I understand that the Performance Show Horse Association (PSHA) may be working on proposed legislation to the Whitfield Amendment. I first heard this in January and have heard it again recently. I hope so. My understanding is that versions of the Whitfield Amendment will continue to be introduced in Congress year after year until something gets passed. It is not going away. So I applaud PSHA if they are working on an alternative. I hope they come up with something soon.
I want the performance division to survive. I believe in the need for the division. I only know that it can’t and won’t survive as it is currently presented. This to me is obvious. The padded show horse’s survival lies at the feet of the trainers who train it and the owners who own it. If I lose some friendships over my vote then so be it. But I hope and pray that the trainers who train padded horses and the owners who own padded horses will find a way to put a horse in the ring that the public can support. Until then, we will remain alienated from the mainstream equine world. It’s as simple as that.
In order for this industry to grow and attract new people, strong, bold, drastic action is needed. A different direction will be required. I just hope our industry will choose the direction rather than have it chosen for us. We all know that the pads and chains alone do not harm the horse, that is no longer the point.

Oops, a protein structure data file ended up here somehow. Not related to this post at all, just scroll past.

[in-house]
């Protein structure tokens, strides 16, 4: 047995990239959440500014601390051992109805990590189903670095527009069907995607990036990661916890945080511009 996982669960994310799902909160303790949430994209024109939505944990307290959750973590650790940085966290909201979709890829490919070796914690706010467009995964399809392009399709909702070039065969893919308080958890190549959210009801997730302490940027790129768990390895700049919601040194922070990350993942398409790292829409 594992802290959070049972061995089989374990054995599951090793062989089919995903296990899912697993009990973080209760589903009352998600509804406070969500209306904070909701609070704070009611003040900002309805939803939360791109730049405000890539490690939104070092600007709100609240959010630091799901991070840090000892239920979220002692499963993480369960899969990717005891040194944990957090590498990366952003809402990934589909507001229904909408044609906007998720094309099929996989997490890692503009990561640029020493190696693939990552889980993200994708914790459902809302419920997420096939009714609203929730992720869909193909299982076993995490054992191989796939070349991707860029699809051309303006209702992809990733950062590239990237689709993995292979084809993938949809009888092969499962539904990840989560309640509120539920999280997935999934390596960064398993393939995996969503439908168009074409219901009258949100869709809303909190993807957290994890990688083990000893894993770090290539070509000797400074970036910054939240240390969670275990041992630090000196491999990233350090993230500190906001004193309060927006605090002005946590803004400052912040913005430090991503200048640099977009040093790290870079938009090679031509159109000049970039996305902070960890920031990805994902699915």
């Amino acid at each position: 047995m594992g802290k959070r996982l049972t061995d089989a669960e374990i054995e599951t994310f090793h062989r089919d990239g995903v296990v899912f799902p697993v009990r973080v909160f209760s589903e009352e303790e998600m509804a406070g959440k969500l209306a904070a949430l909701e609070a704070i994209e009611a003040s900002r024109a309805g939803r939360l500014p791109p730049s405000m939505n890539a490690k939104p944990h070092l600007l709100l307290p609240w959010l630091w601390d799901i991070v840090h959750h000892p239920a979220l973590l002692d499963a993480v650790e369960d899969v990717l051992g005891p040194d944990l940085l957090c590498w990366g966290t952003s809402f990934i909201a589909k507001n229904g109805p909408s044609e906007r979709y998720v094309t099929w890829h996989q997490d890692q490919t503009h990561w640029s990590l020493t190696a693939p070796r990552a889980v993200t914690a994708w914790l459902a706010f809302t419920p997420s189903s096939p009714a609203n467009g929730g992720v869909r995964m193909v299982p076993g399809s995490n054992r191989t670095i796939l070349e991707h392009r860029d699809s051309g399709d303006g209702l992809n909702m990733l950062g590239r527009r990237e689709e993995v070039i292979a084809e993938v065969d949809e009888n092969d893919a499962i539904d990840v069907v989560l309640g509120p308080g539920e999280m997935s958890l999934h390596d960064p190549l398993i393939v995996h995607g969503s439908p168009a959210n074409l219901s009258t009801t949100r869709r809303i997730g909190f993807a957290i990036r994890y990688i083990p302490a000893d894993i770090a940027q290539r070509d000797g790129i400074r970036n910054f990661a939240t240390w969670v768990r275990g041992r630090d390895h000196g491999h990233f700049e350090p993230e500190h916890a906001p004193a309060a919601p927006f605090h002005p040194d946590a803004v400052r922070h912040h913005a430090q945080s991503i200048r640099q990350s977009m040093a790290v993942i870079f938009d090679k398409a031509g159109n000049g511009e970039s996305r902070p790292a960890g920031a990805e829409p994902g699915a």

For most of us, our show industry is more about people and families than it is about winning blue ribbons. It’s about the people, the fellowship, the family fun, the friendly competition. Let’s not lose sight of that.
No matter what happens with the Whitfield Amendment, proposed legislation or future versions”¦ the pads and chains do not define this breed.
The Tennessee Walking Horse is the greatest breed in the world. We all agree on that. Just imagine the possibilities that exist for us if we could rid ourselves of this black cloud, this stigma once and for all. Forty-three years is long enough.
I’m sorry to those I’ve offended and hope that one day you will forgive me.